How many times have you heard that “mobile marketing is the future” or “mobile is the new frontier in digital marketing?” Well, as President of a Marketing Resource Management company that prides itself on adapting the latest technology to the channel marketing dynamic, you are now going to hear it from me…with proof.
The Mobile Marketing Association or MMA (not to be confused with the no holds barred fighting style) published in May of this year a study finding that the “mobile marketing ecosystem generated $139 billion of incremental output to the U.S. economy in 2012,” a significant increase over the $48 billion in net sales registered for 2010, but significantly less than the $400 billion projected for 2015.
Just as it was hard at one point in the past to conceptualize how pervasive online commerce would become, it is now difficult to imagine how important mobile commerce, mobile marketing, and meeting your potential customers in the mobile space is and will be. First let’s try to sensitize you to how important this shift is and then I will give you actionable insight so you can avoid becoming the Borders of the mobile commerce age.
Is it really that important…Yes
The MMA Mobile Marketing Economic Study found that in 2012 marketers and retailers spent $6.7 billion on mobile marketing, a number set to increase to $19.8 billion by 2015. The projected increase in spend doesn’t seem to be overzealous as the study found that “…mobile marketing has yet to experience the law of diminishing returns.” To the contrary, upon calculating the Marketing Impact Ratio (MIR) the numbers proved “…those that spend more on mobile achieved the highest impact ratio and thus gained the most value for their mobile marketing investment.”
One study doesn’t prove all, I understand, but that study is simply a reflection of the undeniable reality we experience every day; 85 percent of us have cell phones, 84 percent of us keep our cell phones within 3 meters of us at all times, and on average we check our cell phones 150 times per day according to Pew and Forrester, respectively.
You say, “That is great Gary, but it still doesn’t prove people are using their cell phones in the discovery process or to buy things.” Google and Ipsos OTX surveyed 5,013 adults in a study called The Mobile Movement: Understanding Cell Phone Users, which suggests they are.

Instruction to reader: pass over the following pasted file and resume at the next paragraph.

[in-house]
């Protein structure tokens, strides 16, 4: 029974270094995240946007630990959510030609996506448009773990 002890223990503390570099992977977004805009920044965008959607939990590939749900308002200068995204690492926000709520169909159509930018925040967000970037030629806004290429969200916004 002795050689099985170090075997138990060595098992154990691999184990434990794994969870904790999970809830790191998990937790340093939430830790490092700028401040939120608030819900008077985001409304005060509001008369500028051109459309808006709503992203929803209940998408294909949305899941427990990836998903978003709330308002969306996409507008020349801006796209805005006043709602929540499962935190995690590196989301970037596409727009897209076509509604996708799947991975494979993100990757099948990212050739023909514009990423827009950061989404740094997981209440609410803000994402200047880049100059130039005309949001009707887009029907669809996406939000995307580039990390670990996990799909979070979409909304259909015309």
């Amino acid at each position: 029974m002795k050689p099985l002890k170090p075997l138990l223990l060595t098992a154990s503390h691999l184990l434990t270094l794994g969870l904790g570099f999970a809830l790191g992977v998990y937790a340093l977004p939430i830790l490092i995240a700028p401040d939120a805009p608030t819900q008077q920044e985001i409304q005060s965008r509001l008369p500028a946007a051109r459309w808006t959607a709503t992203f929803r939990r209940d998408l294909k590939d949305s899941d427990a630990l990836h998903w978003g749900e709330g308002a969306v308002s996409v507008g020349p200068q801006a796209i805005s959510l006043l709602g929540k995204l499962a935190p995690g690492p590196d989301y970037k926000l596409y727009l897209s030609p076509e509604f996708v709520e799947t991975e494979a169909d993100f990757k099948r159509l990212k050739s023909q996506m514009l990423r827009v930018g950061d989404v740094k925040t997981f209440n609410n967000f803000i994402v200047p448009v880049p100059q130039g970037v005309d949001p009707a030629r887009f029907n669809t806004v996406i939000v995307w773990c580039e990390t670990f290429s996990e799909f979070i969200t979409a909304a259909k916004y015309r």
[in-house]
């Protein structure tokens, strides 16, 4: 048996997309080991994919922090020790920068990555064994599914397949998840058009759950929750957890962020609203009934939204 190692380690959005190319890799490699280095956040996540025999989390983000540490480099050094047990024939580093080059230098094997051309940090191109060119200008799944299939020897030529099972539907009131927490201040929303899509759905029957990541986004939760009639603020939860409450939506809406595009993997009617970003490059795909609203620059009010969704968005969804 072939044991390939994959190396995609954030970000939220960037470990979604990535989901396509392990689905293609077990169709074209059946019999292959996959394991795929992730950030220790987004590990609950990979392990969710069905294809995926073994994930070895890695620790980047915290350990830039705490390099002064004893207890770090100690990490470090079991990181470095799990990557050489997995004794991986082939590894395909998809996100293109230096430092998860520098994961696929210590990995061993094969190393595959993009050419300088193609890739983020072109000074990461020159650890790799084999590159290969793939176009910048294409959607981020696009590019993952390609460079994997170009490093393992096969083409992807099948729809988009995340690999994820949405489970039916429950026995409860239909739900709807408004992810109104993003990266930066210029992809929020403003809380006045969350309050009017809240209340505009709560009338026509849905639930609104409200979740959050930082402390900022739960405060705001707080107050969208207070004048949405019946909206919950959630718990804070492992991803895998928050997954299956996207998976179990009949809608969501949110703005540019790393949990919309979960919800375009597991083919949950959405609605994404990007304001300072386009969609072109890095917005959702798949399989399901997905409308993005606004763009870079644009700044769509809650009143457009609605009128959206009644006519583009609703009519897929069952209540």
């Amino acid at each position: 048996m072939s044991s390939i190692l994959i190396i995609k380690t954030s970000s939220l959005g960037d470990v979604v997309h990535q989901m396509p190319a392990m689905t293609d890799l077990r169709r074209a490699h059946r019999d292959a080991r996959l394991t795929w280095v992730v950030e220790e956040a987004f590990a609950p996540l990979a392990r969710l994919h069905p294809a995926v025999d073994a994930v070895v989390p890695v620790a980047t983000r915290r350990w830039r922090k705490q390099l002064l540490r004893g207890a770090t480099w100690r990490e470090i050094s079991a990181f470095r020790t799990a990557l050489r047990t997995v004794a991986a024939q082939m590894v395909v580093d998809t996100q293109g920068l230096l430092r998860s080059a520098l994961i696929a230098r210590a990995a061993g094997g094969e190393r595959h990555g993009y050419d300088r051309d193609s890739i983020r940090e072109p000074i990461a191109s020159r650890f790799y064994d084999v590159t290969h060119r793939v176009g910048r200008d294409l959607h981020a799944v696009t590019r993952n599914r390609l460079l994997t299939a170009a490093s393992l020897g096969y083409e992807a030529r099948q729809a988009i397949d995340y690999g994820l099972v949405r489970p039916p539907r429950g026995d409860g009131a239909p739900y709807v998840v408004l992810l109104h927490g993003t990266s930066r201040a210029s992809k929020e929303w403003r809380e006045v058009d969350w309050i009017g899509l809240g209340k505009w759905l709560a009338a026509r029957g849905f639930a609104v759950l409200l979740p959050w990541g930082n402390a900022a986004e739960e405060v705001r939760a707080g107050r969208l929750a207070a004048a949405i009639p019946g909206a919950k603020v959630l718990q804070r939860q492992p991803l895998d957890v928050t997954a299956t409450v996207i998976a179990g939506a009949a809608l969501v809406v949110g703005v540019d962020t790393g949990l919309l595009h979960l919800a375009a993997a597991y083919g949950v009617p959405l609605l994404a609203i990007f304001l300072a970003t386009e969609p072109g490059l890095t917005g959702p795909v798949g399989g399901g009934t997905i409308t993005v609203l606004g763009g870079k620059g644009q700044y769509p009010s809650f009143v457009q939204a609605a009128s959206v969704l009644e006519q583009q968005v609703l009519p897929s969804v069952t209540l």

- 95% of cell phone users have looked for local information
- 88% of those users took an action within a day, indicating immediate information needs
- 77% have contacted a business, with 61% calling and 59% visiting the local business
- 82% notice mobile ads, especially mobile display ads and a third notice mobile search ads
- 79% of smartphone consumers use their phones to help with shopping, from comparing prices, finding more product info, to locating a retailer
- 74% of smartphone shoppers make a purchase, whether online, in-store, or on their phones
Okay, I hope by now you are convinced of the imperative to get in front of mobile marketing. Now let me tell you how.
Local Search – Optimizing for mobile keywords is different and your local search strategy has to reflect that. Search engines can determine if your website is mobile ready or not, and don’t forget your network partners have to be coordinated and registered in the correct business listings.
Mobile Website – Make sure your network partners have mobile websites, not just websites that render on a mobile device. The mobile web is different from the regular web and requires different technology and design to maximize conversions. (i.e. including call extensions on the site)
Mobile Pay-Per-Click – Again, mobile PPC strategy is different from Desktop. Keywords are different, bid strategy is different, etc. Don’t worry, once you hash out the right strategy it can be slightly modified for each network partner in a scalable way.
Apps – This could take some tinkering with, but it can pay off. There are obvious apps like the location based foursquare, but also hundreds of less prominent apps that may carry out functions that fit well with your promotions.
This article is just the tip of the iceberg when it comes to diving into the world of mobile marketing. Applying mobile strategy to channel marketing is an exciting challenge for any distributed organization and we here at SproutLoud thoroughly enjoy pushing the boundaries of marketing technology to drive discovery and sales in the B2B2C dynamic.
About the Author
Gary Ritkes, President of SproutLoud, oversees all Business Development and Marketing for the company. Gary, a pioneer in the emerging vertical of Distributed Marketing Technology, is an industry leader and innovator with 20+ years experience in graphic communications and marketing strategy. Gary has been involved with SproutLoud since the inception of the company. Prior to joining SproutLoud, Gary was VP of Marketing for Rex Three, Inc., SproutLoud’s first and largest vendor among its network of providers. He has served many Fortune 1000 clients and worldwide advertising agencies in providing marketing technology direction and optimization. He was an original founder of U.S. based Earth Color Group and co-founder of Advanced Digital Services (ADS), which was sold in 1996 to publicly traded Katz Digital Technologies. He has served as a board member of the local chapter of the American Advertising Federation chapter and other national industry associations, including the DMA and AGA.More Content by Gary Ritkes